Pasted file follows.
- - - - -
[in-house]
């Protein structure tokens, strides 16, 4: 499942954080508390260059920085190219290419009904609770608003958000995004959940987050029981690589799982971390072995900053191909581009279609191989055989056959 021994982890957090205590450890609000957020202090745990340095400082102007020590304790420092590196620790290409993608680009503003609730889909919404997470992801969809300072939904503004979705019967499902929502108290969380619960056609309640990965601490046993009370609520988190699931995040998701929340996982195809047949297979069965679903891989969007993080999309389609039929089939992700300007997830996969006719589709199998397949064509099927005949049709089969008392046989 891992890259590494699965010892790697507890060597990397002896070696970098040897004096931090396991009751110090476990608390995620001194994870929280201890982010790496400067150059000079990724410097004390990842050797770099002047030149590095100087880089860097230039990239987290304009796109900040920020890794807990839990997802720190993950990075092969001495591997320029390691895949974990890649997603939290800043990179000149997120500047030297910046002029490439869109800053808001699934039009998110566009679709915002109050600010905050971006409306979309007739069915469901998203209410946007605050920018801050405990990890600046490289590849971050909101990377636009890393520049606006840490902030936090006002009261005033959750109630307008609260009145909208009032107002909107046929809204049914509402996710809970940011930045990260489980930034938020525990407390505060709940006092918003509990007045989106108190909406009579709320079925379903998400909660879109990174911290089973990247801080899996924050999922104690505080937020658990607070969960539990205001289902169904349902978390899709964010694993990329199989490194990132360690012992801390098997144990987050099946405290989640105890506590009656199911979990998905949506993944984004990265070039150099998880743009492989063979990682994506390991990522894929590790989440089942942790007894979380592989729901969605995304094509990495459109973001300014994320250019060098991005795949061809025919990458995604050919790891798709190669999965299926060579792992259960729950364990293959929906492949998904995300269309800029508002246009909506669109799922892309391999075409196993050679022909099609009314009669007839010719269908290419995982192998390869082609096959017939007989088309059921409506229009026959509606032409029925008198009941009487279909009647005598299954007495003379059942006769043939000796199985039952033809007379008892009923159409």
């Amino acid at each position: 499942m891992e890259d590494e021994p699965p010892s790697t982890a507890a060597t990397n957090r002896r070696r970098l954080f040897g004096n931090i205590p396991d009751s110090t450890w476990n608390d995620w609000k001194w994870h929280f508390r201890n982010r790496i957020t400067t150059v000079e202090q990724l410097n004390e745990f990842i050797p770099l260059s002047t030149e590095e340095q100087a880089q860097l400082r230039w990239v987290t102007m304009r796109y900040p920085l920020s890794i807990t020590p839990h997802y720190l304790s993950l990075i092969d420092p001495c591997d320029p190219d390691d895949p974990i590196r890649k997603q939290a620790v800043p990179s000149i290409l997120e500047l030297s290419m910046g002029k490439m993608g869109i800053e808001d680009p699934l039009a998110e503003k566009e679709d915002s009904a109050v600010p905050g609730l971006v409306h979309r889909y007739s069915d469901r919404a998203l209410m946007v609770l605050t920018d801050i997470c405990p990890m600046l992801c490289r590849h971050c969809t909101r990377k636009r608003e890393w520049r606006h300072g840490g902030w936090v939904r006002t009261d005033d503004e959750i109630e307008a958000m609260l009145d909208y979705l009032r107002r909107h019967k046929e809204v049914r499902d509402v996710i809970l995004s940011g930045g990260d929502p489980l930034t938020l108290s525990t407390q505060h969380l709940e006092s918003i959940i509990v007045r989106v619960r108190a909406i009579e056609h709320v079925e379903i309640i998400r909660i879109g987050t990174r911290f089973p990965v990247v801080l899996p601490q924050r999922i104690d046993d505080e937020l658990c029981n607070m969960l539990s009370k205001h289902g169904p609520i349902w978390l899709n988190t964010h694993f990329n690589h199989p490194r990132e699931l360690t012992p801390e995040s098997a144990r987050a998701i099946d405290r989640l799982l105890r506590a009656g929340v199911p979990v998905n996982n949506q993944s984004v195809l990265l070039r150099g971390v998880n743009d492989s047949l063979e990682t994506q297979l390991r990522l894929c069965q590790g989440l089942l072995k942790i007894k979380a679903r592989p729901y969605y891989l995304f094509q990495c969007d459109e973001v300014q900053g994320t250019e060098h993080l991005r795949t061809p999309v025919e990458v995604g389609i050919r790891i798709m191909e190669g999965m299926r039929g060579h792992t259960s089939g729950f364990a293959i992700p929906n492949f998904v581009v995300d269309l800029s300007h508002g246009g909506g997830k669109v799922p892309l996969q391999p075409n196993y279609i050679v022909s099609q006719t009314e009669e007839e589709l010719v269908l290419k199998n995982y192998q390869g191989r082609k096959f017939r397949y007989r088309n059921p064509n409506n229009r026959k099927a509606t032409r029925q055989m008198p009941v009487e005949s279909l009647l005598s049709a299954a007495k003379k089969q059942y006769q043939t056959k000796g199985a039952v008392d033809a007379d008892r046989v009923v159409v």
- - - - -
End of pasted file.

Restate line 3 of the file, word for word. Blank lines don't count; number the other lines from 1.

């Amino acid at each position: 499942m891992e890259d590494e021994p699965p010892s790697t982890a507890a060597t990397n957090r002896r070696r970098l954080f040897g004096n931090i205590p396991d009751s110090t450890w476990n608390d995620w609000k001194w994870h929280f508390r201890n982010r790496i957020t400067t150059v000079e202090q990724l410097n004390e745990f990842i050797p770099l260059s002047t030149e590095e340095q100087a880089q860097l400082r230039w990239v987290t102007m304009r796109y900040p920085l920020s890794i807990t020590p839990h997802y720190l304790s993950l990075i092969d420092p001495c591997d320029p190219d390691d895949p974990i590196r890649k997603q939290a620790v800043p990179s000149i290409l997120e500047l030297s290419m910046g002029k490439m993608g869109i800053e808001d680009p699934l039009a998110e503003k566009e679709d915002s009904a109050v600010p905050g609730l971006v409306h979309r889909y007739s069915d469901r919404a998203l209410m946007v609770l605050t920018d801050i997470c405990p990890m600046l992801c490289r590849h971050c969809t909101r990377k636009r608003e890393w520049r606006h300072g840490g902030w936090v939904r006002t009261d005033d503004e959750i109630e307008a958000m609260l009145d909208y979705l009032r107002r909107h019967k046929e809204v049914r499902d509402v996710i809970l995004s940011g930045g990260d929502p489980l930034t938020l108290s525990t407390q505060h969380l709940e006092s918003i959940i509990v007045r989106v619960r108190a909406i009579e056609h709320v079925e379903i309640i998400r909660i879109g987050t990174r911290f089973p990965v990247v801080l899996p601490q924050r999922i104690d046993d505080e937020l658990c029981n607070m969960l539990s009370k205001h289902g169904p609520i349902w978390l899709n988190t964010h694993f990329n690589h199989p490194r990132e699931l360690t012992p801390e995040s098997a144990r987050a998701i099946d405290r989640l799982l105890r506590a009656g929340v199911p979990v998905n996982n949506q993944s984004v195809l990265l070039r150099g971390v998880n743009d492989s047949l063979e990682t994506q297979l390991r990522l894929c069965q590790g989440l089942l072995k942790i007894k979380a679903r592989p729901y969605y891989l995304f094509q990495c969007d459109e973001v300014q900053g994320t250019e060098h993080l991005r795949t061809p999309v025919e990458v995604g389609i050919r790891i798709m191909e190669g999965m299926r039929g060579h792992t259960s089939g729950f364990a293959i992700p929906n492949f998904v581009v995300d269309l800029s300007h508002g246009g909506g997830k669109v799922p892309l996969q391999p075409n196993y279609i050679v022909s099609q006719t009314e009669e007839e589709l010719v269908l290419k199998n995982y192998q390869g191989r082609k096959f017939r397949y007989r088309n059921p064509n409506n229009r026959k099927a509606t032409r029925q055989m008198p009941v009487e005949s279909l009647l005598s049709a299954a007495k003379k089969q059942y006769q043939t056959k000796g199985a039952v008392d033809a007379d008892r046989v009923v159409v």